I sold my Z and all the aftermarket parts I had for it (including new, never installed parts – a Project Mu big brake kit, 19” Volk CE’s in Magnesium Blue in, then, aggressive offsets, a Vertex spoiler, and a set of Cusco coilovers). I sold my Z to buy an engagement ring for my girlfriend.

I was ready to devote myself to something other than my car. I was ready to make a lifelong commitment to someone I loved. When things did not work out with that person, I was left with a sick feeling in the pit of my stomach, and in my heart, for months afterwards. Years afterwards. I had lost the person I loved most in the world on top of the object I loved most. In a matter of weeks.

I look back now and consider all the clichés I have heard over the years and realize that, just as well as they apply to one’s personal life, they can also apply to modifying a vehicle. I have heard them all. Ad nauseum… “It’s better to have loved and lost than to have never loved at all,” “Everything happens for a reason,” “If it’s meant to be, it will be,” “If you love something, set it free…” I have digested all of them.

All the pain one can endure, whether it be physical pain from a concussion or broken ribs, the pain of a totaled car, the pain of a broken heart, or the pain of years of passion, hard work, and devotion into a vehicle lost before really being able to process the reality and finality of losing it… It all contributes to one’s character. The pain I have experienced has made me who I am. It is another cliché to suggest that what does not kill you makes you stronger, but I think I may be one person who can vouch for the validity of this particular cliché.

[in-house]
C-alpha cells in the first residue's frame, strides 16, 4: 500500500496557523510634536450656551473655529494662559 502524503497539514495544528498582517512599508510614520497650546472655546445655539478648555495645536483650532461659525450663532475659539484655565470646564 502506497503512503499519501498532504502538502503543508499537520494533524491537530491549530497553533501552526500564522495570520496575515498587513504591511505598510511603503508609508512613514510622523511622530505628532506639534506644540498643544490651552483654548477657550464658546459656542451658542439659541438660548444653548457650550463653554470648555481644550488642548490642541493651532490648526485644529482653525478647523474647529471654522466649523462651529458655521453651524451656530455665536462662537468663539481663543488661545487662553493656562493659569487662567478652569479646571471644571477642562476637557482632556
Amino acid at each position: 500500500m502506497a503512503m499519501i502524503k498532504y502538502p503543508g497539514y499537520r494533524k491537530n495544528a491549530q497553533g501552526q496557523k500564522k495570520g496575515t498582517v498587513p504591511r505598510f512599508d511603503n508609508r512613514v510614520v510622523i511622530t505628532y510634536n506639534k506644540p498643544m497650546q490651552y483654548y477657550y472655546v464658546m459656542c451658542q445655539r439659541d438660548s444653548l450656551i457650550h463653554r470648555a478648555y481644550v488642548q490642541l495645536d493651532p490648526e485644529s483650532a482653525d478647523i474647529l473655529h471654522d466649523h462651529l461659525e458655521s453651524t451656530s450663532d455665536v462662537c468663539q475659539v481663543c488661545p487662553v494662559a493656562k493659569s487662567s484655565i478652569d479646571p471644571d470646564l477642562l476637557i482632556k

With some perspective, speculation, and some difficult ordeals and life experiences under my belt, I can say, at this point, that I am lucky. I am lucky to be able to reflect upon it all and realize that life is too short (yes, another cliché). Enjoy it. Appreciate it - even the small things. Hug your loved ones. Let them know how much they mean to you. Especially around the holidays. Have fun with your hobbies and passions - that is what I am doing now with the G. 

I can also say that the woman for whom I do end up purchasing an engagement ring better be keen on the idea of registering with a JDM parts retailer.

Wednesday, December 22, 2010

I Heart JDM...

Rarity in parts, style, and execution are important factors in building my cars. I don't want to fall into a cookie-cutter mold when it comes to modifying. This can be challenging, especially with a car that has limited aftermarket parts possibilities. I think I have done a respectable job with my car thus far, however it is only a matter of time before I see another G with the same, or similar, modifications. I have some plans in mind for the future that will set my G apart from the rest, but my most current planned modification is one that has me pretty excited.